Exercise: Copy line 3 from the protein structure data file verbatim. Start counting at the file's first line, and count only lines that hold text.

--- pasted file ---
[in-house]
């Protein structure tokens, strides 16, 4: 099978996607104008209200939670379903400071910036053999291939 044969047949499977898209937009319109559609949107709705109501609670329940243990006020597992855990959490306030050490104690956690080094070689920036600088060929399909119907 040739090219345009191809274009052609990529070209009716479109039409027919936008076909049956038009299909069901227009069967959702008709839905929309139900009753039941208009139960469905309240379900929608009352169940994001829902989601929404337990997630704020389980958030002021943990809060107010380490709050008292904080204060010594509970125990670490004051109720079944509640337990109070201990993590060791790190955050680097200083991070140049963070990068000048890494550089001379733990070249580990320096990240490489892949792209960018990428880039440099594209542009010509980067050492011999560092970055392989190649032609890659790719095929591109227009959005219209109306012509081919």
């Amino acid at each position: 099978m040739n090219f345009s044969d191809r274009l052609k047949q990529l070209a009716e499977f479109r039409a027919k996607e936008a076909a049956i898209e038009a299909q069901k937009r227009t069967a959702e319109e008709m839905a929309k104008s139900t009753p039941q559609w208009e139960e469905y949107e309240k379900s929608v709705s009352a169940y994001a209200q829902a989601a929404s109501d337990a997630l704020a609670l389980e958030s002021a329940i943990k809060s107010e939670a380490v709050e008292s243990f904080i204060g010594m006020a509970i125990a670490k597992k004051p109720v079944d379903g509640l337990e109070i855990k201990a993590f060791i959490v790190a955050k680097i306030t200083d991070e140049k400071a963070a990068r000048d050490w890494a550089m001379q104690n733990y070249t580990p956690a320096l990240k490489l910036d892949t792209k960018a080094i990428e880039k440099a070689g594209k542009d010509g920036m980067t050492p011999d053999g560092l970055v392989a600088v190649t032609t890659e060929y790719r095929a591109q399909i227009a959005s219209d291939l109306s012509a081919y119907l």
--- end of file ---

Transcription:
């Amino acid at each position: 099978m040739n090219f345009s044969d191809r274009l052609k047949q990529l070209a009716e499977f479109r039409a027919k996607e936008a076909a049956i898209e038009a299909q069901k937009r227009t069967a959702e319109e008709m839905a929309k104008s139900t009753p039941q559609w208009e139960e469905y949107e309240k379900s929608v709705s009352a169940y994001a209200q829902a989601a929404s109501d337990a997630l704020a609670l389980e958030s002021a329940i943990k809060s107010e939670a380490v709050e008292s243990f904080i204060g010594m006020a509970i125990a670490k597992k004051p109720v079944d379903g509640l337990e109070i855990k201990a993590f060791i959490v790190a955050k680097i306030t200083d991070e140049k400071a963070a990068r000048d050490w890494a550089m001379q104690n733990y070249t580990p956690a320096l990240k490489l910036d892949t792209k960018a080094i990428e880039k440099a070689g594209k542009d010509g920036m980067t050492p011999d053999g560092l970055v392989a600088v190649t032609t890659e060929y790719r095929a591109q399909i227009a959005s219209d291939l109306s012509a081919y119907l």